Talking climate in Europe

At the international climate change conference in Poznan, Poland, there is much concern over what role the U.S.

At the international climate change conference in Poznan, Poland, there is much concern over what role the U.S.will play after January 20, 2009. There have been direct messages that the U.S. will play a different role than it has over the past eight years. How significant, asks this blogger, that the US official delegation at this conference is bunkered. No windows, no transparency.

Yet there's widespread worry that the global economic distress will take away any political will to deal with the complexities of climate change.

This conference in Poland is the penultimate step in trying to come up with global agreement to pick up where the Kyoto Protocol expires, that's in 2012. U.N. Secretary-General Ban Ki-moon said on Thursday he wants to see what he calls a "green New Deal." He sees it combatting climate change and creating greentech jobs in an economic crisis that is now global.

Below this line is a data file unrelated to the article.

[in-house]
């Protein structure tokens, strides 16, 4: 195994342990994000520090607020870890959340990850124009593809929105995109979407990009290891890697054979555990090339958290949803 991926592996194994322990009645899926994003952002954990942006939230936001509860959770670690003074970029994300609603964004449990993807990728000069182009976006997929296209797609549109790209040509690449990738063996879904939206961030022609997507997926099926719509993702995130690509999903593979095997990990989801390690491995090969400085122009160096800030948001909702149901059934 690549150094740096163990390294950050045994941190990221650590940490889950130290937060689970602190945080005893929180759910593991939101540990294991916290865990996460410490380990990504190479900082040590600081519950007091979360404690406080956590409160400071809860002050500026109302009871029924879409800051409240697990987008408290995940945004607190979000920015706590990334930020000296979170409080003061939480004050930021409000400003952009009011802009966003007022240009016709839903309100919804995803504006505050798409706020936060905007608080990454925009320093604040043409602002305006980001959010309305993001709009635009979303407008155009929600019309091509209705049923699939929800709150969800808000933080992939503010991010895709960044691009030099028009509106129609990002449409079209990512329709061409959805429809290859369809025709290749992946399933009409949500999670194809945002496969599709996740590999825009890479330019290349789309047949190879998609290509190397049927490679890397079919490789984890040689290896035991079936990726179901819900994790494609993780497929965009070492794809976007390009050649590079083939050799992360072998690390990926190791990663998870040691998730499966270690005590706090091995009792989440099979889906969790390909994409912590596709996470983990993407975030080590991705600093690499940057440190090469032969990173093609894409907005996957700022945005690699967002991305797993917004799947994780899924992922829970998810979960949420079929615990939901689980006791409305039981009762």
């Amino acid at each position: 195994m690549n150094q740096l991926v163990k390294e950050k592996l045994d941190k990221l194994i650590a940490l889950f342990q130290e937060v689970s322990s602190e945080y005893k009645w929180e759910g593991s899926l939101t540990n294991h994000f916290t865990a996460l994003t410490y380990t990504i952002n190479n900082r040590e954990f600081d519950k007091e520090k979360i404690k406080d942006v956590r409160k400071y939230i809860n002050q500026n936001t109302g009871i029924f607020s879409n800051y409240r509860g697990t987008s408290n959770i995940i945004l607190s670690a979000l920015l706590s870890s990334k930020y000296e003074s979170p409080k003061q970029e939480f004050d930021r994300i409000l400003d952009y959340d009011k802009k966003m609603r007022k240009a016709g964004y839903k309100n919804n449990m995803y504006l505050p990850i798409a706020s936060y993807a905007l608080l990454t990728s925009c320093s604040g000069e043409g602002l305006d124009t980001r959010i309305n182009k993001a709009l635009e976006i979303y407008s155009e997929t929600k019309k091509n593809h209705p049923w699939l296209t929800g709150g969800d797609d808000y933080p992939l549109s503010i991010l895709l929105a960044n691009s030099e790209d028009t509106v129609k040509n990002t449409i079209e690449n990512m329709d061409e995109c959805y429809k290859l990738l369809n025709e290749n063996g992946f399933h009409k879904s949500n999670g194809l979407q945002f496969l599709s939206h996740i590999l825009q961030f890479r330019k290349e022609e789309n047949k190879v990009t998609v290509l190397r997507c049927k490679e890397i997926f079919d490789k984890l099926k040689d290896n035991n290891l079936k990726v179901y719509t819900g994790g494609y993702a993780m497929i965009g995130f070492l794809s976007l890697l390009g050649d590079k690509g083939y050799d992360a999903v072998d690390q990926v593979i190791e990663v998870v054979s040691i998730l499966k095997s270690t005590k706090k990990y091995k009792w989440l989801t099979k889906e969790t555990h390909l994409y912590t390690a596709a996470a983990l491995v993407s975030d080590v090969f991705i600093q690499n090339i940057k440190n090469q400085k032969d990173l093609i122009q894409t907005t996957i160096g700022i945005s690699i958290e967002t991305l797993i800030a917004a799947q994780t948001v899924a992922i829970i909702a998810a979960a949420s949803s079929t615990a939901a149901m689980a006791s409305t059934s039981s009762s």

TUSSELS IN BRUSSELS

Further west the leaders of the European Union are meeting in Brussels. They are trying to come up with a climate change policy that will carry the international union of 27 nations into the next phase of climate change politics. Two of the newer EU members are apparently forestalling any compromise. Hungary is broke. Poland is a major coal exporter. They don't want to see any costly or punitive measures right now, thank you. The leaders of both Italy and Germany have also warned they'll not stand for any EU measures that could have negative economic impact in their respective nations.

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